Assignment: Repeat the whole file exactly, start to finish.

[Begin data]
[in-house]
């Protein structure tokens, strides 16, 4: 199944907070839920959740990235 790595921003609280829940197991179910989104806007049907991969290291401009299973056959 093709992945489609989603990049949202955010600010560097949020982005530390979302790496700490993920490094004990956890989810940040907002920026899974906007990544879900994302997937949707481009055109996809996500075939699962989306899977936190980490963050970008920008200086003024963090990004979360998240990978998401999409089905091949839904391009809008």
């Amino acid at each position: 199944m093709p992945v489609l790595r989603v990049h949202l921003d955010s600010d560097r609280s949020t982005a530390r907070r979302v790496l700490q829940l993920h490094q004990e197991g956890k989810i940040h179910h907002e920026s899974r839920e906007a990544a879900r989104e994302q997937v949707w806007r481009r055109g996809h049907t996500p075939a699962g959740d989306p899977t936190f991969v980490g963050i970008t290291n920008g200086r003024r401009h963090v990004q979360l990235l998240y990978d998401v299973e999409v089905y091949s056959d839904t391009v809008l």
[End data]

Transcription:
[in-house]
């Protein structure tokens, strides 16, 4: 199944907070839920959740990235 790595921003609280829940197991179910989104806007049907991969290291401009299973056959 093709992945489609989603990049949202955010600010560097949020982005530390979302790496700490993920490094004990956890989810940040907002920026899974906007990544879900994302997937949707481009055109996809996500075939699962989306899977936190980490963050970008920008200086003024963090990004979360998240990978998401999409089905091949839904391009809008």
């Amino acid at each position: 199944m093709p992945v489609l790595r989603v990049h949202l921003d955010s600010d560097r609280s949020t982005a530390r907070r979302v790496l700490q829940l993920h490094q004990e197991g956890k989810i940040h179910h907002e920026s899974r839920e906007a990544a879900r989104e994302q997937v949707w806007r481009r055109g996809h049907t996500p075939a699962g959740d989306p899977t936190f991969v980490g963050i970008t290291n920008g200086r003024r401009h963090v990004q979360l990235l998240y990978d998401v299973e999409v089905y091949s056959d839904t391009v809008l």